Bruce Wayne knows that the Earth is under threat from evil forces much worse than any he's - or any other superhero - has previously seen. To defend the people of Earth, Bruce and Diana Prince (Wonder Woman) decide to hunt down some of the most skilled individuals the planet has to offer, each of these people have a special talent and could play a vital part in saving the world.
As well as the new recruits (who include Aquaman, Cyborg and The Flash) Batman also recruits Wonder Woman who previously fought alongside Superman whilst trying to beat Lex Luthor's incredibly strong genetically-engineered creature which also killed Superman. The fate of Superman is unclear but given the end of Batman Vs. Superman it's presumed that Superman will return to life albeit potentially temporarily weakened.
The Justice League is DC Comics’ superhero team and it’s thought that a supervillain called Steppenwolf will be their main target – though it’s sure that Lex Luthor will appear and cause as much trouble as he possibly can.
Continue: Justice League - Comic Con Trailer
Irons dropped an f-bomb live on the show on March 18th while telling an anecdote about John Hurt.
Chris Evans’ Radio 2 breakfast show will not face further action from media regulator Ofcom, after actor Jeremy Irons swore live on the show during a March 18th broadcast. The show had been investigated after a listener complained it had broken rule 2.3 of the broadcasting code regarding offence and offensive language.
Jeremy Irons swore live on BBC Radio 2 on March 18th, promoting an Ofcom investigation.
Irons had been telling an anecdote about fellow actor John Hurt when he dropped the f-bomb live on air. “John and I were moaning about [good young actors],” Irons began, “And he said, ‘You know what I do when I find a good actor? I say to him, ‘You have a wonderful voice. Have you ever listened to it? And the actor is f***ed’.”
Assassin's Creed sees Michael Fassbender cast as the protagonist Callum Lynch, in this action adventure film that is based on the video game franchise of the same name. Lynch's identity no longer exists and he is forced by revolutionary technology to hear, see and feel the memories of his ancestor Aguilar de Nerha, who was an assassin during the Spanish Inquisition.
Continue: Assassin's Creed Trailer
Irons swore on Evans' breakfast show when he was a guest back on March 18th.
The media watchdog confirmed on Monday (April 25th) that they would be conducting an inquiry as to whether or not the actor’s use of such a swear word constituted a breach of rules regarding offensive language before the watershed.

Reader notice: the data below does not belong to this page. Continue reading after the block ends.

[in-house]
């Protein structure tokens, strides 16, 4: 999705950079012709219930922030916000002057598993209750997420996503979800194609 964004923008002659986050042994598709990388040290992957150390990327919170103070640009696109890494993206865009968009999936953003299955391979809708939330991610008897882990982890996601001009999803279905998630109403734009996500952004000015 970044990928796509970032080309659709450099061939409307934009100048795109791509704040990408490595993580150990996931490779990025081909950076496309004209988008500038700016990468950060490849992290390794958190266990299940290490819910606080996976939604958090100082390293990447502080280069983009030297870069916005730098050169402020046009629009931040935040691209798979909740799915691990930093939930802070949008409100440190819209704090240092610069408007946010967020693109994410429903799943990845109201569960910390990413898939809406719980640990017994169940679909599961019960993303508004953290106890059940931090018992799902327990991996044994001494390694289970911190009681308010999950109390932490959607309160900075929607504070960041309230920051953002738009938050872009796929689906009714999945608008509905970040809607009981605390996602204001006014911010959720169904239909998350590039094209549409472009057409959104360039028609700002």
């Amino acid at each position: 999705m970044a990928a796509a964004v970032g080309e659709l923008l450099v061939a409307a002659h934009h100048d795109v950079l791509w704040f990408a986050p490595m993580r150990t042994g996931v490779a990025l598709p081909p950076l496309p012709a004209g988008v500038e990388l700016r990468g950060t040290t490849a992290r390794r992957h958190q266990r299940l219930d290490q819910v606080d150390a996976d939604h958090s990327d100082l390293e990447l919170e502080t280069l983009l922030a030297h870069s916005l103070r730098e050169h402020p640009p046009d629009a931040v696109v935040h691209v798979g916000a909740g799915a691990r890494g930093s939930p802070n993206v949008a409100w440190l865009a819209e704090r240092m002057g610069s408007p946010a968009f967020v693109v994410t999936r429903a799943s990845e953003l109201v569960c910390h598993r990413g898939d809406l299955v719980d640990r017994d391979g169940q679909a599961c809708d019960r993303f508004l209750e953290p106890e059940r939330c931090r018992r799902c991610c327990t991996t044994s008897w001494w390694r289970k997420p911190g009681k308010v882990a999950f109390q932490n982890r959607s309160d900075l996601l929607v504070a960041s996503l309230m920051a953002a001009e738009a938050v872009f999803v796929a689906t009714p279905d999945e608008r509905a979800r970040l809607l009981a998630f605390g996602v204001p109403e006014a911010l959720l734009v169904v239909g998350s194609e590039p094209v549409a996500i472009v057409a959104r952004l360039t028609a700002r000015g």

Jeremy Irons dropped the 'f-bomb' during an appearance on BBC Radio 2 in March
After 2013's beefy Man of Steel, director Zack Snyder goes even bigger and darker with this sequel, cross-pollenating Clark Kent's story with flashbacks to the origins of Bruce Wayne and his Dark Knight alter-ego. The problem is that the film is so big and loud that it can't help but feel bloated, especially since so much of what's on screen feels rather vacuous. But it looks amazing and is relentlessly gripping.
After a Bat-origin prologue, the story kicks off with the climactic battle from Man of Steel as seen from the perspective of Bruce Wayne (Ben Affleck), watching his city being destroyed by Superman (Henry Cavill). This further fuels the rage that began when his parents were murdered. And that fire is stoked by the mischievous millionaire Lex Luthor (Jesse Eisenberg). Meanwhile, Superman/Clark is struggling with how the world is revering him as a god, which is straining his relationship with intrepid reporter Lois (Amy Adams). As these very different vigilante heros head toward a climactic confrontation, Luthor is up to something seriously nefarious. And the ensuing chaos brings another hero into the open, Wonder Woman Diana Prince (Gal Gadot).
While the various plot threads are fascinating, and Snyder maintains a snappy pace, the overall story centres on the fact that Affleck's prickly, bitter Bruce is easily manipulated into doing terrible things, which makes him rather unlikeable. And Cavill's fundamentally good Clark isn't much easier to identify with. Both are also oddly constrained by their costumes and bulked-up physicalities, which leave them unable to move properly. This allows the side characters to steal the show: Adams adds emotion and passion, Eisenberg provides the nutty nastiness, Irons is hilariously cynical as Bruce's butler Alfred, and Fishburne is all bluster as Lois' editor. But in the end, the film belongs to the gorgeous, clear-headed Gadot, instantly making her stand-alone movie the most anticipated superhero project on the horizon.
Continue reading: Batman V Superman: Dawn Of Justice Review
After a string of award-winning arthouse hits like Kill List and A Field in England, director Ben Wheatley and writer Amy Jump stumble with this adaptation of the 1970s J.G. Ballard novel. The satirical dystopian setting offers buckets of eye-popping visual style, plus outrageously twisted characters the A-list cast have a lot of fun sinking their teeth into. But while the themes are strong, the people on screen are so aggressively loathsome that it's not an easy movie to watch.